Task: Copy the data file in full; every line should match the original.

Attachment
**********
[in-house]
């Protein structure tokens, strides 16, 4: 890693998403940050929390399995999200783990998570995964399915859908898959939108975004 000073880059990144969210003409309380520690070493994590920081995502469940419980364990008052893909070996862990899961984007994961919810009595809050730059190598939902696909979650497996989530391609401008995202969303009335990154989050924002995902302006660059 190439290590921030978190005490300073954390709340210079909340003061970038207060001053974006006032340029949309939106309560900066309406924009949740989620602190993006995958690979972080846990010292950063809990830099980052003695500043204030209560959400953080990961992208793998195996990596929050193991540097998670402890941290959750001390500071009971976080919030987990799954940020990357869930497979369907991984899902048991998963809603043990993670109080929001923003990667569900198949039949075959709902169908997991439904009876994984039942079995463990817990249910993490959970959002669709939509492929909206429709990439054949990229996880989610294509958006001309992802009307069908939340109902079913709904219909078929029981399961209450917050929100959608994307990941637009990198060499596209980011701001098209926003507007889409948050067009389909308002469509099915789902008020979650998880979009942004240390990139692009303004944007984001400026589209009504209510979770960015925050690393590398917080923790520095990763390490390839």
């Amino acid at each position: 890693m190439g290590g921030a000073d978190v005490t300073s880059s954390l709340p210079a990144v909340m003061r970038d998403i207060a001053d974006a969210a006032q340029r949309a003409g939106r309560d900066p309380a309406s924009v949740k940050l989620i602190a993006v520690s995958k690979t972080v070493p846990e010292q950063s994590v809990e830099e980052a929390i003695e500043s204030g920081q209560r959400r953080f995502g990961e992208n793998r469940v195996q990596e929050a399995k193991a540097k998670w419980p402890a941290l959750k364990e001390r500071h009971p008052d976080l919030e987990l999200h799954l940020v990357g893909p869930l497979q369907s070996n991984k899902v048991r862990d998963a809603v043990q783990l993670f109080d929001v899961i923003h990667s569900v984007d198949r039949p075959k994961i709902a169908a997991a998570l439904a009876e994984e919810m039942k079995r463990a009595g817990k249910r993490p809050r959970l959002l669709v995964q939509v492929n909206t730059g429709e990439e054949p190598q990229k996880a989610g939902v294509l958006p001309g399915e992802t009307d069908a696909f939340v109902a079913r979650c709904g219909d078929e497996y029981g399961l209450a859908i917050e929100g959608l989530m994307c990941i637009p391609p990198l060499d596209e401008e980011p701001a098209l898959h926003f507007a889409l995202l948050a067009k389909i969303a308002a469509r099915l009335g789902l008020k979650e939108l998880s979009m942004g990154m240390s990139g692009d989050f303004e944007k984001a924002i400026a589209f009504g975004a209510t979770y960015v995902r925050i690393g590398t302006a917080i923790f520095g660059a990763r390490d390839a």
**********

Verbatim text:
[in-house]
């Protein structure tokens, strides 16, 4: 890693998403940050929390399995999200783990998570995964399915859908898959939108975004 000073880059990144969210003409309380520690070493994590920081995502469940419980364990008052893909070996862990899961984007994961919810009595809050730059190598939902696909979650497996989530391609401008995202969303009335990154989050924002995902302006660059 190439290590921030978190005490300073954390709340210079909340003061970038207060001053974006006032340029949309939106309560900066309406924009949740989620602190993006995958690979972080846990010292950063809990830099980052003695500043204030209560959400953080990961992208793998195996990596929050193991540097998670402890941290959750001390500071009971976080919030987990799954940020990357869930497979369907991984899902048991998963809603043990993670109080929001923003990667569900198949039949075959709902169908997991439904009876994984039942079995463990817990249910993490959970959002669709939509492929909206429709990439054949990229996880989610294509958006001309992802009307069908939340109902079913709904219909078929029981399961209450917050929100959608994307990941637009990198060499596209980011701001098209926003507007889409948050067009389909308002469509099915789902008020979650998880979009942004240390990139692009303004944007984001400026589209009504209510979770960015925050690393590398917080923790520095990763390490390839």
């Amino acid at each position: 890693m190439g290590g921030a000073d978190v005490t300073s880059s954390l709340p210079a990144v909340m003061r970038d998403i207060a001053d974006a969210a006032q340029r949309a003409g939106r309560d900066p309380a309406s924009v949740k940050l989620i602190a993006v520690s995958k690979t972080v070493p846990e010292q950063s994590v809990e830099e980052a929390i003695e500043s204030g920081q209560r959400r953080f995502g990961e992208n793998r469940v195996q990596e929050a399995k193991a540097k998670w419980p402890a941290l959750k364990e001390r500071h009971p008052d976080l919030e987990l999200h799954l940020v990357g893909p869930l497979q369907s070996n991984k899902v048991r862990d998963a809603v043990q783990l993670f109080d929001v899961i923003h990667s569900v984007d198949r039949p075959k994961i709902a169908a997991a998570l439904a009876e994984e919810m039942k079995r463990a009595g817990k249910r993490p809050r959970l959002l669709v995964q939509v492929n909206t730059g429709e990439e054949p190598q990229k996880a989610g939902v294509l958006p001309g399915e992802t009307d069908a696909f939340v109902a079913r979650c709904g219909d078929e497996y029981g399961l209450a859908i917050e929100g959608l989530m994307c990941i637009p391609p990198l060499d596209e401008e980011p701001a098209l898959h926003f507007a889409l995202l948050a067009k389909i969303a308002a469509r099915l009335g789902l008020k979650e939108l998880s979009m942004g990154m240390s990139g692009d989050f303004e944007k984001a924002i400026a589209f009504g975004a209510t979770y960015v995902r925050i690393g590398t302006a917080i923790f520095g660059a990763r390490d390839a």